The Fifth Amendment of the United States Constitution protects an individual from having to answer incriminating questions about him or herself. In fact, a person often hears the Fifth Amendment rule,“You have the right to remain silent,” while being placed under arrest for an alleged crime. However, an alleged offender and a witness to his or her actions may be asked to answer questions to better the prosecution’s case. If a question is believed to be incriminating, a person can rely on his or her “right to remain silent.” A question may be considered incriminating if it involves discussing direct evidence of a crime or information that may produce direct evidence of a crime. It is important to note, however, that even after someone invokes his or her Fifth Amendment right, a prosecutor may offer that witness, who may even be an accomplice to the crime, the opportunity to exchange a solid testimony for immunity.
What Immunity Means
Immunity is a tool often relied upon by prosecutors. If it is granted, it means the prosecutor essentially has agreed not to prosecute the crime that the witness might have been a part of in exchange for specific evidence. Typically it is offered to witnesses for all types of crimes, even kidnapping. However, prosecuting attorneys do not give immunity to someone believed to have committed a serious crime. A prosecutor will use it, though, for a person who allegedly committed a minor crime to get that individual to testify against another individual who may have committed a more serious crime.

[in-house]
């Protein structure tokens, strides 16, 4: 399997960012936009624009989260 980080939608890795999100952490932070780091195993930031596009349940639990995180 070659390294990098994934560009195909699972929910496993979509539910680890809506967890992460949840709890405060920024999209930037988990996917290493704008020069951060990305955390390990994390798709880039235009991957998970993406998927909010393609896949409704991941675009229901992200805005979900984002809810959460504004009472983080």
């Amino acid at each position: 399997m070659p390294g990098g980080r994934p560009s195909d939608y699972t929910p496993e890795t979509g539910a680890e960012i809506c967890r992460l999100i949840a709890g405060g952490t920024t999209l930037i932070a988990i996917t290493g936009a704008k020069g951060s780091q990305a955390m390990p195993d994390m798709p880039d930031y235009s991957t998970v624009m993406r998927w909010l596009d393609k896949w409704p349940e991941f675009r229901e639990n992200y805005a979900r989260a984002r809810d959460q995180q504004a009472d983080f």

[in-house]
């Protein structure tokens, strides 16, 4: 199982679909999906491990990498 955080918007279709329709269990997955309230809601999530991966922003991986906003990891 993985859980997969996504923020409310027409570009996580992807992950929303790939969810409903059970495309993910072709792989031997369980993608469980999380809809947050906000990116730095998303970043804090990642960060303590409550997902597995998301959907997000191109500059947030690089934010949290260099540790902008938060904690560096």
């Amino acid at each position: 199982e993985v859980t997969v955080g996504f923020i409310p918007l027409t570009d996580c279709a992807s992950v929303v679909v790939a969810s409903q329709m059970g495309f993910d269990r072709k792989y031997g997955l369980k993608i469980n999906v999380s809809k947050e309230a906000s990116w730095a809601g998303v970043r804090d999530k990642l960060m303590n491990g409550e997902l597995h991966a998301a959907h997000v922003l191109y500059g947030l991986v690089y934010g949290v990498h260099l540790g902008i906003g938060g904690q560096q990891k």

Two Types of Immunity
There are two basic types from prosecution. The first is “transactional” which offers complete protection from future prosecution. Transactional is also referred to as “blanket” or “total”. It only offers protection from prosecution from the matter mentioned in the testimony. It does not offer immunity from criminal activities unrelated to the testimony. For example, an individual involved in a robbery is granted immunity in exchange for his or her testimony about the robbery, which could lead to the prosecution of the person who orchestrated the crime. However, if it later is uncovered, not through the testimony, that the individual who was granted immunity has been buying and selling illegal drugs then he or she could be charged and convicted for that separate criminal activity.
The second type of immunity is known as “use and derivative use” immunity, and it is the most common type. Use and derivative use immunity also provides protection from being part of the criminal prosecution. However, if a witness, while testifying, indicates that he or she committed a crime and the prosecution obtains evidence of that crime, the witness could be prosecuted for that crime. When transactional immunity has been given, a witness who indicates his or her own criminal activity while testifying can’t be investigated and charged for that crime, in comparison.
If you’ve been asked to give a testimony or believe you should testify with the authorities concerning a crime, consult an experienced criminal defense attorney first. Our office can explain immunity and work for you, protecting your rights, during this process.